Lecturer seeks whole picture on herbs;FE Focus

16th April 1999 at 01:00
Scientific investigation is no longer the preserve of a few universities. Simon Midgley reports on a new academic drift A COLLEGE chemistry lecturer has won a research grant to try to identify the active ingredients in herbal preparations used in Asian holistic medicine.

Dr Sriyani Jayaweera, who lectures at Newcastle College, is hoping to discover the precise nature of popular Asian herbal cures for rheumatism, gastritis, eczema, diabetes and several forms of skin cancer.

She has been awarded a pound;1,000 grant by the Royal Society of Chemistry to buy chemicals required to analyse in the laboratory remedies used in ayurveda, the Hindu system of holistic medicine practised in India and the Far East. "Herbal cures have been used in Asian countries for at least 1,000 years," said Dr Jayaweera, who left her native Sri Lanka to study chemistry at Newcastle University more than 16 years ago. "Some cures are used not only to treat established diseases but also as preventive medicines.

"Generations have used herbs and plants to make medicines for different conditions without actually knowing how or why they work.

"My aim over the next year is to discover what the properties are, so they may be harnessed by modern chemistry and used to treat people's ailments more effectively."

Individual plants and herbs have been analysed scientifically for many years, but Dr Jayaweera will concentrate on specific, tried and tested homeopathic cures made by an alternative therapy herbalist in Sri Lanka. It is unusual to find a grant of this kind made to a further education college.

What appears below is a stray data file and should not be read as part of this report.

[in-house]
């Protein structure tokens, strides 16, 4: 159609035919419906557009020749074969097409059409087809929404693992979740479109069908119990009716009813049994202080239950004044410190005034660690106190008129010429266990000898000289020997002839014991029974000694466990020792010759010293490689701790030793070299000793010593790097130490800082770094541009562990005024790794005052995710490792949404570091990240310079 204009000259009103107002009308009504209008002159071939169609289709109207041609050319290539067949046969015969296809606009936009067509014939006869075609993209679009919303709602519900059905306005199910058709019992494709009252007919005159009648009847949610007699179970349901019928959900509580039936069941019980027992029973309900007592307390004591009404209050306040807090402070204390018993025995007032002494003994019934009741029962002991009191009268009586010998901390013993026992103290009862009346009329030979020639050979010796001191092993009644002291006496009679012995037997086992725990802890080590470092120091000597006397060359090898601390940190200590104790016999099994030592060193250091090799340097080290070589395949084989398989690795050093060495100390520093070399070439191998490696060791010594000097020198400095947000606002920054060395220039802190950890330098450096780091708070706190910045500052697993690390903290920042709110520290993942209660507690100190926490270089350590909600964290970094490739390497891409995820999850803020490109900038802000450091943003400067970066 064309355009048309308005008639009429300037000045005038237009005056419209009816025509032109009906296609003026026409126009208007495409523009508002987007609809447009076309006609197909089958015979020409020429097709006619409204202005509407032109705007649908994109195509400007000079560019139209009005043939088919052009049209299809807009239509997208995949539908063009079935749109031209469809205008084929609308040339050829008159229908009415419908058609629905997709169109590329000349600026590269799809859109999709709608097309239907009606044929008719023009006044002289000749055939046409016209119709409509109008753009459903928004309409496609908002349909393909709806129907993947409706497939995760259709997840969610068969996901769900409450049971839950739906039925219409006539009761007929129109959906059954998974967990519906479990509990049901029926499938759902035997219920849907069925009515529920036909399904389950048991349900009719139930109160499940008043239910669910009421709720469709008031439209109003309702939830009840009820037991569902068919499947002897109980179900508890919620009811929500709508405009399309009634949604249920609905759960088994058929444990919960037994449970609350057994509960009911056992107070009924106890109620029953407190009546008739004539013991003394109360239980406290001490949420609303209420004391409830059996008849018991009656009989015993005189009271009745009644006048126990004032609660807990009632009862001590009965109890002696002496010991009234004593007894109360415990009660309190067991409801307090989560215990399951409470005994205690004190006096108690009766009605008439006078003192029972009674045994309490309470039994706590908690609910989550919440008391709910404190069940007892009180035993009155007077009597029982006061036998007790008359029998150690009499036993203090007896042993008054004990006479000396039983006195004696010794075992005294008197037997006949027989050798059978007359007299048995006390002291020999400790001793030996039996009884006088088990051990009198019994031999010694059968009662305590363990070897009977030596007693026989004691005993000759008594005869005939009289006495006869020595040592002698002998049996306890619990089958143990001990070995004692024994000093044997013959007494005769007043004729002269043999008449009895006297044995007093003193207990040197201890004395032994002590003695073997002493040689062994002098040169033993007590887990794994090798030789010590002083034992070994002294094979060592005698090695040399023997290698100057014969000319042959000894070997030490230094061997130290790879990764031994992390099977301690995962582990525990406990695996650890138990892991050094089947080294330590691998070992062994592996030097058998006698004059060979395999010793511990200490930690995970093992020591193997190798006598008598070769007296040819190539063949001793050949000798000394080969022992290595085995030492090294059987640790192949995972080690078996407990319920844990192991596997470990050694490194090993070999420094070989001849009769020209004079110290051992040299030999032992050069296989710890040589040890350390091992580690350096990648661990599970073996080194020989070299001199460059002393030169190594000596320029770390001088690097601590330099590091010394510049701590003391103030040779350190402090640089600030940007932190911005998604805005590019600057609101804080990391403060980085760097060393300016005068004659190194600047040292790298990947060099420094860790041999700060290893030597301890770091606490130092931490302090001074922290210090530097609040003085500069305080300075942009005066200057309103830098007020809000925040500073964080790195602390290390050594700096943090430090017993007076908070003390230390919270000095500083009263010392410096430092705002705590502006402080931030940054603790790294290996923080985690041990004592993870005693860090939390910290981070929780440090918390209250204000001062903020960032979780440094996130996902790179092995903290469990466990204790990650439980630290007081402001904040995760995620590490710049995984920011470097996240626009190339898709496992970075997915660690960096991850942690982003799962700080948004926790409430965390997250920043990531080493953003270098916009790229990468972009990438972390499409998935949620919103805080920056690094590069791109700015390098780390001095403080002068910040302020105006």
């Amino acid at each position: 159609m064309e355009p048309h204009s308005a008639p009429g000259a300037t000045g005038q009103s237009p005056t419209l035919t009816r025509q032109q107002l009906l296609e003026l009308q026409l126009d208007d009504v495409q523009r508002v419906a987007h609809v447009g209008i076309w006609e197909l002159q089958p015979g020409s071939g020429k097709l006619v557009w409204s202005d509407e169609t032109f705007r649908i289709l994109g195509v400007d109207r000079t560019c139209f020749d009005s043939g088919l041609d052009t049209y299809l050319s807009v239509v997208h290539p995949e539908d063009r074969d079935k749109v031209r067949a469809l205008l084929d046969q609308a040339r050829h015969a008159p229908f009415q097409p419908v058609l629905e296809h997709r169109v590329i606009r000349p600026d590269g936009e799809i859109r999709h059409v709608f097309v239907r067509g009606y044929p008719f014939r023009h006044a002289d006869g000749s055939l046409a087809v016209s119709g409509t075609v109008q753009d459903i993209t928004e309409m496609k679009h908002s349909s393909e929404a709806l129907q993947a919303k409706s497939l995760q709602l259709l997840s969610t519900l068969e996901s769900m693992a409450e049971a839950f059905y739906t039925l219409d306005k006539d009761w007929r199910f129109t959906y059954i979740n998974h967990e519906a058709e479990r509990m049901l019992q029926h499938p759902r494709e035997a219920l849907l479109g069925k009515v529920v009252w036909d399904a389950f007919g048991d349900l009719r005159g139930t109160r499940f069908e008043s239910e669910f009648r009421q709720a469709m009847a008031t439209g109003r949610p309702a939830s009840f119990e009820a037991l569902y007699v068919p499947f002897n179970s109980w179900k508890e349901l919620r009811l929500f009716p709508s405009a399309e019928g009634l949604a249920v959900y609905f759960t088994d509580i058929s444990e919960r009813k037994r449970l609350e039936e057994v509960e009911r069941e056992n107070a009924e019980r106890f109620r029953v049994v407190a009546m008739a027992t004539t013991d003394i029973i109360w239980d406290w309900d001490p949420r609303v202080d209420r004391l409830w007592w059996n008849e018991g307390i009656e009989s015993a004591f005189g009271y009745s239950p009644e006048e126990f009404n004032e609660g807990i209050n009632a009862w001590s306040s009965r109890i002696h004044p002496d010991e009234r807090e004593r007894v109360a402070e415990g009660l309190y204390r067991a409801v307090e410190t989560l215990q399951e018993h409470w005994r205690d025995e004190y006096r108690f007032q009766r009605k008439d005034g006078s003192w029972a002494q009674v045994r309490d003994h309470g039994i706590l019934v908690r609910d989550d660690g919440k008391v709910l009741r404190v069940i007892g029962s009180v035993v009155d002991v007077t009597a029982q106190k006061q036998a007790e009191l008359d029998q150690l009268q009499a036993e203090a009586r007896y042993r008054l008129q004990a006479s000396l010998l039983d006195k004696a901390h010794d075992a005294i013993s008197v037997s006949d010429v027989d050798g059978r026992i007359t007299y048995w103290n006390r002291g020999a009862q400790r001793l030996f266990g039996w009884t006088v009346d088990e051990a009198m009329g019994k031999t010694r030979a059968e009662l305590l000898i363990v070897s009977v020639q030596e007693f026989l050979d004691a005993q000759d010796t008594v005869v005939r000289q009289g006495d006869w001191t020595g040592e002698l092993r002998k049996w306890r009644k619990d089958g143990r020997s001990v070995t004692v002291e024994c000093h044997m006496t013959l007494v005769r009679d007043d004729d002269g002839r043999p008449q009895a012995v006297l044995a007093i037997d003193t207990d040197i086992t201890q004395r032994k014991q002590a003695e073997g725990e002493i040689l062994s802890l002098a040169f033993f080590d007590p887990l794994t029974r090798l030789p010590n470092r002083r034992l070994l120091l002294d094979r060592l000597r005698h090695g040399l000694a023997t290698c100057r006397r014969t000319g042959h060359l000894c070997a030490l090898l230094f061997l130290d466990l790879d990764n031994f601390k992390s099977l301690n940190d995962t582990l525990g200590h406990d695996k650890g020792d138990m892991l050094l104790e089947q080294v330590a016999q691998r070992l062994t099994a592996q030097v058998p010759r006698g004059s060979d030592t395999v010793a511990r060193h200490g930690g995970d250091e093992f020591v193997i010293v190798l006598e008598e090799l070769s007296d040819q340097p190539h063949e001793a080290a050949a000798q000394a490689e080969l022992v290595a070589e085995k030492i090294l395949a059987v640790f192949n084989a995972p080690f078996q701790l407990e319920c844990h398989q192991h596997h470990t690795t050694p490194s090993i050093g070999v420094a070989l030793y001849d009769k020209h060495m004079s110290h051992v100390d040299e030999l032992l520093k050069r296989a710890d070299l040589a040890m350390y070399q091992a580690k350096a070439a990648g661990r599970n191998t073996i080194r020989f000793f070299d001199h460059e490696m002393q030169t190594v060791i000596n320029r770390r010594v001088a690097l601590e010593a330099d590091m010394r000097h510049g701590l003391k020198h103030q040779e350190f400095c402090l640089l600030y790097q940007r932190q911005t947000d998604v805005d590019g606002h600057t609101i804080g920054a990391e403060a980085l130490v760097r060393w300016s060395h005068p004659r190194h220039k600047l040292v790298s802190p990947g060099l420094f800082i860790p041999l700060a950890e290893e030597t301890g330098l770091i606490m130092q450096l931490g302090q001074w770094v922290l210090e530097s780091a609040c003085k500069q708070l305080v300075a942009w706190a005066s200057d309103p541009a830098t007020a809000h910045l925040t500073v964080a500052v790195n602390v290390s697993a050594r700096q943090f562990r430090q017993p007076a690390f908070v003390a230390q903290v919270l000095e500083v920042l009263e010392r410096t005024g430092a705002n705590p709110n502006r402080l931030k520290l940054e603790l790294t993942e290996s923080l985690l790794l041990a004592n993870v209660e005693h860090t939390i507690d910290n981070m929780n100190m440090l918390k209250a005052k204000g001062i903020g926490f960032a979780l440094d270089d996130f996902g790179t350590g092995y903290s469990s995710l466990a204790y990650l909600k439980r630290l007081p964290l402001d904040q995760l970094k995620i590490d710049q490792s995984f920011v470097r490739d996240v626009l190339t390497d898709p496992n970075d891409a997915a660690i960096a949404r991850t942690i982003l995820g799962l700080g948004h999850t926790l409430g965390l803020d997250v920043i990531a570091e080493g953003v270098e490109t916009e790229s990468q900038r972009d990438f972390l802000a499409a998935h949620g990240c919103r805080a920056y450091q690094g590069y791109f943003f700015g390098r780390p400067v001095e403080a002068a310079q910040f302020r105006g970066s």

Awards are usually made to university research projects. However, Dr Jayaweera teaches students in the college who are on the early stages of a franchised degree, the BSc in chemical and pharmaceutical science, for Sunderland University.

Dr Jayaweera said: "Luckily for me Newcastle College recently bought a piece of equipment called a rotary evaporator which is essential to my work.

"Without this I would have had to borrow one or try to buy one. Even second hand, it would have been expensive."

The research project will involve the isolation and purification of the remedies' active ingredients by chromatography. Dr Jayaweera, who gained a PhD in chemistry at Newcastle University and has conducted research into the eye condition glaucoma at Sheffield University, will report her research to the RSC by October 1999.

The awards committee, consisting of eminent chemists and scientists, will decide then whether to fund her research for a further year.

The project will also give Newcastle College A-level chemistry students the opportunity to work with Dr Jayaweera.

"This will give them a chance to undertake some practical work which actually has some meaning," she said.

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